I still hate being called so much. I keep saying no, cringing/suffering every single time, and they keep calling anyway. I’ve started not answering my phone when I see it’s them. Then I can hear the message and have time to think about it. The problem: they’re PHONE PEOPLE, so to them it often makes sense to leave a message asking me to call them back, instead of leaving a message saying why they’re calling and what they want. Or else they’ve learned it’s harder to say no when you don’t have time to prepare, and they’re exploiting that. But let’s give them the benefit of the doubt. Also, if they ARE doing that, in my case it’s backfiring: if I have time to think, I might say YES. Whereas if I’m on the spot, I panic and tend to say no. Also, it makes me reluctant to call them back because by doing so I feel like I’m asking to be put in a very uncomfortable situation.

For dealing with work anxiety, I’ve gotten considerable use out of two quotes. I paraphrased each one so heavily, I no longer even know how to find the originals; the wording of the originals made me flinch. One quote, boiled down: “All I can do is go there, and be there, and do what I can to help.” If I remember correctly, the original included going there and being there “in love,” which, gag—and yet, I admit that concept lingers (in a good way) in the FEEL of the quote for me, even though I took out those words.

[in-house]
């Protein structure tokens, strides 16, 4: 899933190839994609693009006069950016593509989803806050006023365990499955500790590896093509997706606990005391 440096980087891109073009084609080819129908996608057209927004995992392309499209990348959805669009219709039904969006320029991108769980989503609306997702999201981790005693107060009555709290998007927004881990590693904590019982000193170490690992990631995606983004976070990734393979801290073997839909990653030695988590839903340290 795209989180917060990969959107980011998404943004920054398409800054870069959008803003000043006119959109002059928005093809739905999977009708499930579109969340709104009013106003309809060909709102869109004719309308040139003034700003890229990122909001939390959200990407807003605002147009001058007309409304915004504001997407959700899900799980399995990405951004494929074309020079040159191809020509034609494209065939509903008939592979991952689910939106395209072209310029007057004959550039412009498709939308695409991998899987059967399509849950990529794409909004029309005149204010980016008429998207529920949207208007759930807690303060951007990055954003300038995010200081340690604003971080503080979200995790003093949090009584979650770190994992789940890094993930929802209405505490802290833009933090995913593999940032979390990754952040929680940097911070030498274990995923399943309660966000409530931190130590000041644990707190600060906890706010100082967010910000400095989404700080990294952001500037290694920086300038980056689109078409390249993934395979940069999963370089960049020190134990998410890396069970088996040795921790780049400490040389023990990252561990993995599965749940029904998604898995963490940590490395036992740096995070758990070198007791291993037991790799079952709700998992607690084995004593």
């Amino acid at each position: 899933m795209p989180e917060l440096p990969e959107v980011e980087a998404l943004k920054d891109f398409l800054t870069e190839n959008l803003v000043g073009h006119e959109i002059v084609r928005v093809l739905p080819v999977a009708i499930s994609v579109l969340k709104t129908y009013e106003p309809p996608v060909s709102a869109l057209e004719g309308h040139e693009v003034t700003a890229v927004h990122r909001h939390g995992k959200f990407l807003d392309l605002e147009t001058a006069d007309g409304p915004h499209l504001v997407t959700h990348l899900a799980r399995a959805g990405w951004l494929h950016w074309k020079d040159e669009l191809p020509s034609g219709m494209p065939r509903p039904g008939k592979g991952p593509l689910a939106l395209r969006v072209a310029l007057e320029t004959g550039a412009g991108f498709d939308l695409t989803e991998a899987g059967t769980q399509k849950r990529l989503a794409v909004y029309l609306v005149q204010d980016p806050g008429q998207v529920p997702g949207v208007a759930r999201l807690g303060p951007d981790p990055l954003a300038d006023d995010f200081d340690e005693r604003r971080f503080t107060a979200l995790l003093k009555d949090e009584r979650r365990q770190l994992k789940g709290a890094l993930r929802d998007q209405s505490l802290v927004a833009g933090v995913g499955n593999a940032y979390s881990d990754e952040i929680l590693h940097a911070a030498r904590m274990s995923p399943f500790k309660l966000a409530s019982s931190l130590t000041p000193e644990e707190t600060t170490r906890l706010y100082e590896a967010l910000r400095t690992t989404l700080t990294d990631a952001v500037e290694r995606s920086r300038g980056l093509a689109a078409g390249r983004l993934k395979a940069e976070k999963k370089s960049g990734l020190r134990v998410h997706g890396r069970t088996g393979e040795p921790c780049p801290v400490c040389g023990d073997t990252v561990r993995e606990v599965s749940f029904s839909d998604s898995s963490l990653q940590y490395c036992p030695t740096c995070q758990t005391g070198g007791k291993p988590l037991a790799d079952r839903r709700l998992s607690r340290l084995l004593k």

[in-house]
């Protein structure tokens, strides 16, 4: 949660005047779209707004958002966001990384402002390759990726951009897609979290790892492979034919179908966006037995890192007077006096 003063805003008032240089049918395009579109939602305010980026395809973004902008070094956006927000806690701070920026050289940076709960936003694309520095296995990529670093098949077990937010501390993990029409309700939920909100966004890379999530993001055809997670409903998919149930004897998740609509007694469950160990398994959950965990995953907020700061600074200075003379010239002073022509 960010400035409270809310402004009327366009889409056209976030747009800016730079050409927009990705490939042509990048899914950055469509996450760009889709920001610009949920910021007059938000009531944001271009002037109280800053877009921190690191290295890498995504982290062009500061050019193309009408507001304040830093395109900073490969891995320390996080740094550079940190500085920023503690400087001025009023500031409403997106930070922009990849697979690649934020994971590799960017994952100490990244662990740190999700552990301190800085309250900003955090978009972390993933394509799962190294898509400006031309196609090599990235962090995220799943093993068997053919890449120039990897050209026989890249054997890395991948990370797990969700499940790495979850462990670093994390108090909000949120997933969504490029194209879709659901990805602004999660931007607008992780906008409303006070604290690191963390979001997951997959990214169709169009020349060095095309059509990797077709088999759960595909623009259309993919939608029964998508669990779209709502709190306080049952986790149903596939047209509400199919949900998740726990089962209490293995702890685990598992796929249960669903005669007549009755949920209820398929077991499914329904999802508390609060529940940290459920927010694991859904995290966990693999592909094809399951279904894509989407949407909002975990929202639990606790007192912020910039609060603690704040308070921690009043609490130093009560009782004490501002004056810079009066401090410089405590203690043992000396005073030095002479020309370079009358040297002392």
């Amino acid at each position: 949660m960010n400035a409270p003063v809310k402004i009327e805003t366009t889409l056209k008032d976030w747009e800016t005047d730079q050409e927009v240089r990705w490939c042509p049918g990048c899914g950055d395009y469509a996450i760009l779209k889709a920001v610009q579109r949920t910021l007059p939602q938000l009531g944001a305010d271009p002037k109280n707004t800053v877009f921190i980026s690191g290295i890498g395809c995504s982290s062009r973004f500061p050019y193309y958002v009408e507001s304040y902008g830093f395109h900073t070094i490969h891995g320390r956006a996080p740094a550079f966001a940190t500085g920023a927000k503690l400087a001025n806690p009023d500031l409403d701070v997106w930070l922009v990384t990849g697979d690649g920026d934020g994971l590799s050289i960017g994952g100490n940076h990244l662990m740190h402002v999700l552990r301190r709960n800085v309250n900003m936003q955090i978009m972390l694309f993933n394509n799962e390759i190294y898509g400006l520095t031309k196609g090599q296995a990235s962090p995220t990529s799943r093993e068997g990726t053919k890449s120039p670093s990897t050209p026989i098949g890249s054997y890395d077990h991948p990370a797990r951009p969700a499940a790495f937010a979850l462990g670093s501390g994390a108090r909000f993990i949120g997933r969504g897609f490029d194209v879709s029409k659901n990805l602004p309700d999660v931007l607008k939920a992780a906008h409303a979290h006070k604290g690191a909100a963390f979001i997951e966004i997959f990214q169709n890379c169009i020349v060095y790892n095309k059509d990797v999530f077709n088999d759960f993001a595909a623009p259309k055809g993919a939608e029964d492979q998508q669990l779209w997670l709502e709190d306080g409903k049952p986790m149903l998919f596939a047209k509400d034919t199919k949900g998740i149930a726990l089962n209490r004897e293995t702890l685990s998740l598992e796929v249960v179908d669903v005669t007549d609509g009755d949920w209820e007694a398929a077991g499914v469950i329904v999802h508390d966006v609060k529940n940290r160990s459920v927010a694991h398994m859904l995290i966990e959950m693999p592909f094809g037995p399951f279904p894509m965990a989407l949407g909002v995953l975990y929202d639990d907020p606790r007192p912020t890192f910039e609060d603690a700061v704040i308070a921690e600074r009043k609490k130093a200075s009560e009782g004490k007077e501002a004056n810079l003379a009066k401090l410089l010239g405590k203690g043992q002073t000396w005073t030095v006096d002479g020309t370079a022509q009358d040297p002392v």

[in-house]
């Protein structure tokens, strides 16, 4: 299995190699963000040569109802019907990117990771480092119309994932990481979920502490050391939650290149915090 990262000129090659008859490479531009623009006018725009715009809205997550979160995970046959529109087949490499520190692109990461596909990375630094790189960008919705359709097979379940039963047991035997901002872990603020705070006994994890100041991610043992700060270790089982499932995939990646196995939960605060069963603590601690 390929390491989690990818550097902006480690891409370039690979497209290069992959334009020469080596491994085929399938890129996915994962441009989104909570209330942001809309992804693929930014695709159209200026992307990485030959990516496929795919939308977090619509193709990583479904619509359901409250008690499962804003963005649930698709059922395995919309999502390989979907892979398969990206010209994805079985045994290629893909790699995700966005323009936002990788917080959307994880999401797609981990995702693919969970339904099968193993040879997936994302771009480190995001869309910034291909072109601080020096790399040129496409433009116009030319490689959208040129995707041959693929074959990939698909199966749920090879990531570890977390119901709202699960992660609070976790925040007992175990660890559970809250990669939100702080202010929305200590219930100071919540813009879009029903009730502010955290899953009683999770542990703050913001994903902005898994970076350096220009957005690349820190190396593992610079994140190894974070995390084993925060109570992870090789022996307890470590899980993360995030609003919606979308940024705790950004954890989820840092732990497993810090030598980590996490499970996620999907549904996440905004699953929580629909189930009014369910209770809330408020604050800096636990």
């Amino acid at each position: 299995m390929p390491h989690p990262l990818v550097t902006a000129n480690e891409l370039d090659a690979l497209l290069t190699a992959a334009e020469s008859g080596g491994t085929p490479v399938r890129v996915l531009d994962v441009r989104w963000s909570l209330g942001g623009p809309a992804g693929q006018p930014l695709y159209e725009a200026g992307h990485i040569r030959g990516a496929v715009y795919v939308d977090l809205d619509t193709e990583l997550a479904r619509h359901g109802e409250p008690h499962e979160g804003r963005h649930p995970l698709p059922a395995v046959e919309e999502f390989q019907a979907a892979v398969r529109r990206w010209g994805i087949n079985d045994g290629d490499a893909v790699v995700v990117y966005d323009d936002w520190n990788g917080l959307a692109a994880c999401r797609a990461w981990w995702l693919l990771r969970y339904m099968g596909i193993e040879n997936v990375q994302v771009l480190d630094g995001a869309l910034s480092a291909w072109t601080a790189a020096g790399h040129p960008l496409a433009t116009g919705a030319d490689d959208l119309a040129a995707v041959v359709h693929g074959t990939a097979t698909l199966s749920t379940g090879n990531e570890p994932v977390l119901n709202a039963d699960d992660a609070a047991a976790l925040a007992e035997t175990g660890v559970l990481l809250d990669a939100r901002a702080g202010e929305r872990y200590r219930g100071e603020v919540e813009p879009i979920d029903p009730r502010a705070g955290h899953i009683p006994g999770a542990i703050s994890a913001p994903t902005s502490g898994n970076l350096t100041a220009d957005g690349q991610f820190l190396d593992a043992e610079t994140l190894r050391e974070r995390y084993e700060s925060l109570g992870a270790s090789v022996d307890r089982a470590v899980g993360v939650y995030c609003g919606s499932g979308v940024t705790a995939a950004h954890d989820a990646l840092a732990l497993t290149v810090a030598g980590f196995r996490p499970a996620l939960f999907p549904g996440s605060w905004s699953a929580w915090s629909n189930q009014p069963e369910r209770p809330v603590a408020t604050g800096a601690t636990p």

I use that quote when I feel like I am over my head and/or I don’t feel like I’m doing a good job, or when I’m going somewhere new and I’m not sure I’ll be able to handle it, or when I’m going back somewhere where things didn’t go so well the first time. “All I can do,” I say to myself firmly, trying to stop the swirl of anxious thoughts, “is go there, and be there, and do what I can to help.” It gives me a chin-up/shoulders-back feeling, and also a helpful “Well, probably I am better than NOTHING” mindset, and also reminds me that going there with kind/helpful motivations and solidly good intentions is a BIG PART of doing a good job, and also lets me think of this as my employer’s issue: if they are sending me there, they think I can do it at an acceptable level—and so probably the job I am doing IS acceptable. I don’t have to be AMAZING at EVERYTHING right AWAY; sometimes all I have to be is a warm body filling a shift while a more competent warm body is on vacation.